Carl Gilchrist, Gleaner Writer
OCHO RIOS, St Ann:
FOR MORE than seven years, female volunteers have kept the St Ann/St Mary branch of the Jamaica Cancer Society active, offering care to hundreds of cancer patients.
After losing relatives to cancer, the current chairperson of the branch, Madeline Witter, along with Norma Walters, decided to establish a branch of the Jamaica Cancer Society in St Ann.
With the blessing of the organisation's headquarters in Kingston and a donation of $250,000 from a Mr McPherson, the branch was launched in 2005 with a small office in Pineapple, Ocho Rios.
Now located at Ocean Village, the office is run by 16 volunteers, most of whom have had cancer-related episodes in their lives.
"We've assisted a lot of people," manager for the branch, Marilyn Williams-Chambers, told The Gleaner. "One of the reasons we created this branch was to enable us to be hands-on to help the people. We didn't want to be a branch that just collects donations. We wanted to be a branch that educates people, teaches them how to look after themselves, gives them support. That's the kind of branch we are.
"We go from hotels to churches to little halls in the village. We educate about cancer, we counsel people that come into the office, we do free testing in the villages, we do free Pap smears, and free mammograms sometimes."
Added Williams-Chambers: "We navigate the patients through care from the start, when they are told they have cancer, right through all the treatment. Going to the doctor, we go with them; going for the test, we go with them. We see them through hospital. We visit them at home. We see them right through all the service, and then we have the Survivors' Club, which gives them other support."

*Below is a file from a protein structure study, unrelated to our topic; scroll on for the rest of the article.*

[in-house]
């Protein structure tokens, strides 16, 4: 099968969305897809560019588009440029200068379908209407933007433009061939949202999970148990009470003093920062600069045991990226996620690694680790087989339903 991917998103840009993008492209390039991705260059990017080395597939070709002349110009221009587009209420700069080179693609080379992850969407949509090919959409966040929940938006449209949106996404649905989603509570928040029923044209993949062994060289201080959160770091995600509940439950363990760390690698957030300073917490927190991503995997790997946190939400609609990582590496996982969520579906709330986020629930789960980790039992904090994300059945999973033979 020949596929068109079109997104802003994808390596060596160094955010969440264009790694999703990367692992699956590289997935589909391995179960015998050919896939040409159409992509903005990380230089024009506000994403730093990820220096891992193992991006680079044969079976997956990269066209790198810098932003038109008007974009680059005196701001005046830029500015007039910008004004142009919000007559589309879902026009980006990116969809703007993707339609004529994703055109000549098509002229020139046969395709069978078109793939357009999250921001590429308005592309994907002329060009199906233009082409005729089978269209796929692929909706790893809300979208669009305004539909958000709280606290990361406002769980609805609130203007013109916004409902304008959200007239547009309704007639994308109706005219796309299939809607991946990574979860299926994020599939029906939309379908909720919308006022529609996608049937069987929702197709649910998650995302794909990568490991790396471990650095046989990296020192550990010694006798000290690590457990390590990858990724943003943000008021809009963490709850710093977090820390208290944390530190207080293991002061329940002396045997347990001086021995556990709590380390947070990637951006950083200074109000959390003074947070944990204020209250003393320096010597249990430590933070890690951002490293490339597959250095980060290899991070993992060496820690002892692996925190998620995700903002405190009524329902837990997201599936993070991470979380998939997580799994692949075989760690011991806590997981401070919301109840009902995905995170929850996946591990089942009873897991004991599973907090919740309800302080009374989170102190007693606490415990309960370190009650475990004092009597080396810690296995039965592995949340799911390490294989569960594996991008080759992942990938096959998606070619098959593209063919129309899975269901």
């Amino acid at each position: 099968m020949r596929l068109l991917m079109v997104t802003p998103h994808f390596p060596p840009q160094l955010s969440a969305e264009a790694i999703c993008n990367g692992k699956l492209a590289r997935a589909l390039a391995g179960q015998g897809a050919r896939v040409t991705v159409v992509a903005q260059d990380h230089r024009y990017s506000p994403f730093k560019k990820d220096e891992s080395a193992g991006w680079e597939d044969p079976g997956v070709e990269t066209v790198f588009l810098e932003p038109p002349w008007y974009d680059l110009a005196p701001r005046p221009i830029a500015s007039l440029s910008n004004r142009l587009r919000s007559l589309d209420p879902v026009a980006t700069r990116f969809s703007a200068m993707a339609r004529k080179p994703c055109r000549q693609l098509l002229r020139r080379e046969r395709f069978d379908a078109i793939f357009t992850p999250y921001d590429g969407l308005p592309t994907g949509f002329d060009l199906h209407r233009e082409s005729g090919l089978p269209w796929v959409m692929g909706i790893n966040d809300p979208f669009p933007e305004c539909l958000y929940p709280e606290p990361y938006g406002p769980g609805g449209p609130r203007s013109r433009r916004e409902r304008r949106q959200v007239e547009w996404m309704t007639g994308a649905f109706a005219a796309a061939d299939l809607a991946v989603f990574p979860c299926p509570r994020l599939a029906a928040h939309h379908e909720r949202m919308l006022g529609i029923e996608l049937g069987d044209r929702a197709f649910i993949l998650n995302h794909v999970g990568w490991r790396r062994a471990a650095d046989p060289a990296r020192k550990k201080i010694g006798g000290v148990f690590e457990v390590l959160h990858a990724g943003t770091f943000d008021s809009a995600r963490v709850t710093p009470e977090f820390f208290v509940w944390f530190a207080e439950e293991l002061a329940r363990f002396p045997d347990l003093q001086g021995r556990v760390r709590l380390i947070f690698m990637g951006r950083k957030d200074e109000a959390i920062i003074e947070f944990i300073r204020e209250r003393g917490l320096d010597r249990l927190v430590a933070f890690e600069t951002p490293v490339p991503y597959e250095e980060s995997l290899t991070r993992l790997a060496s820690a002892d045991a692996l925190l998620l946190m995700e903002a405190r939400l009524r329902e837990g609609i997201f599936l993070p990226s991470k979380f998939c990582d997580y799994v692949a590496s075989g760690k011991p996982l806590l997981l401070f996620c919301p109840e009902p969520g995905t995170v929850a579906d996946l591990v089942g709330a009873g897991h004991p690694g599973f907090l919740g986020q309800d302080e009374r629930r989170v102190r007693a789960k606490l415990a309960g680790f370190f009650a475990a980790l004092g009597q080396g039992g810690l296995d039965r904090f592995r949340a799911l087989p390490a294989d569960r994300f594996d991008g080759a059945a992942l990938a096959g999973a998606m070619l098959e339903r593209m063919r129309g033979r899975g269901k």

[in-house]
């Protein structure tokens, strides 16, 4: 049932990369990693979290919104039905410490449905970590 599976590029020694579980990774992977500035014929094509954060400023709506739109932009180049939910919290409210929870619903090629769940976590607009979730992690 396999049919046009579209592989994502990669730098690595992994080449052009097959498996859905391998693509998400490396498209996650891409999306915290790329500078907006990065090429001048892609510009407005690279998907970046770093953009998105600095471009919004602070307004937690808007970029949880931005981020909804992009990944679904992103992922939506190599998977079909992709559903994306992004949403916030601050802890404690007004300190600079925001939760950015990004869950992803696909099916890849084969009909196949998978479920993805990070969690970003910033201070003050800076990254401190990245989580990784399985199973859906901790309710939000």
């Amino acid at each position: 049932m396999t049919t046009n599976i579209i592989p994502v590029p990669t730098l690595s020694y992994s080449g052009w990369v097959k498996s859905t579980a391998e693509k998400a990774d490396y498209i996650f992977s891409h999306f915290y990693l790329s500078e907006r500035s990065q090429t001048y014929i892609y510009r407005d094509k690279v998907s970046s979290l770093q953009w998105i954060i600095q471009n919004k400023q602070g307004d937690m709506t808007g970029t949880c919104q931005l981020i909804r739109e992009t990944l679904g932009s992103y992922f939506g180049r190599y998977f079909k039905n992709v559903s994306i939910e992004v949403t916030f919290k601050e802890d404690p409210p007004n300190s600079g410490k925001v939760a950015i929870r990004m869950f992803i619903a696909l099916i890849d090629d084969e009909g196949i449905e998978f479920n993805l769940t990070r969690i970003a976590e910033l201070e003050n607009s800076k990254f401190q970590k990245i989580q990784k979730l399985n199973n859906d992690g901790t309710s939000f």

The Survivors' Club currently has 126 members, all of whom have survived five or more years after having been diagnosed with cancer, the majority of cases being breast cancer.
Williams-Chambers has been with the organisation from the start. During that time, she lost a brother to cancer. She believes that more can be done locally to help persons survive after being diagnosed with cancer.
According to Williams-Chambers: "When you hear that you have cancer, people think sometimes it is a death sentence, but if you catch it in the early stage, you can save a life, and you can have a good quality of life for quite a while. But what happens in Jamaica is people don't want to know. They know something is wrong, (but) they don't go to see the doctor.
AFRAID OF BAD NEWS
"Some of our women, they feel the lump in their breast, they know they have young children, yet they are prepared to die because they say their man doesn't want a one-breast woman, and that is the saddest part of it."
And cancer is no respecter of age either as even babies are victims.
"We have a little boy, who is 18 months old, from St Ann's Bay. He lost an eye and the cancer is in the other eye and they don't know what they are going to do. One of our volunteers went to her church and in two days raised $26,000 to help him. The lost eye cost $40,000. It was the Optimist Club that donated the balance."
With all the work the branch is doing, it is struggling to stay open as lack of funding is a major hindrance.
This year's budget is $7 million and the branch's premier fund-raiser, Relay for Life, held in August, is not expected to raise anything close to that when the figures are tabulated.
"There are those who give year after year - some cash, some kind," said Williams-Chambers.
Earlier this year, a group of students of the University of the West Indies, Mona-Western Jamaica Campus, held a fund-raising ball as part of their coursework and were able to donate $160,000 to the branch.
All the support comes from the private sector, none from the Government. Williams-Chambers wants that to change.
"We would like the Ministry of Health to give us some money to do Pap smears in the rural areas because it's really needed. We would also like assistance to get the mammogram machine so that we are able to provide more mammograms for the ladies."
Despite the struggle, Williams-Chambers and her team continues to give of themselves.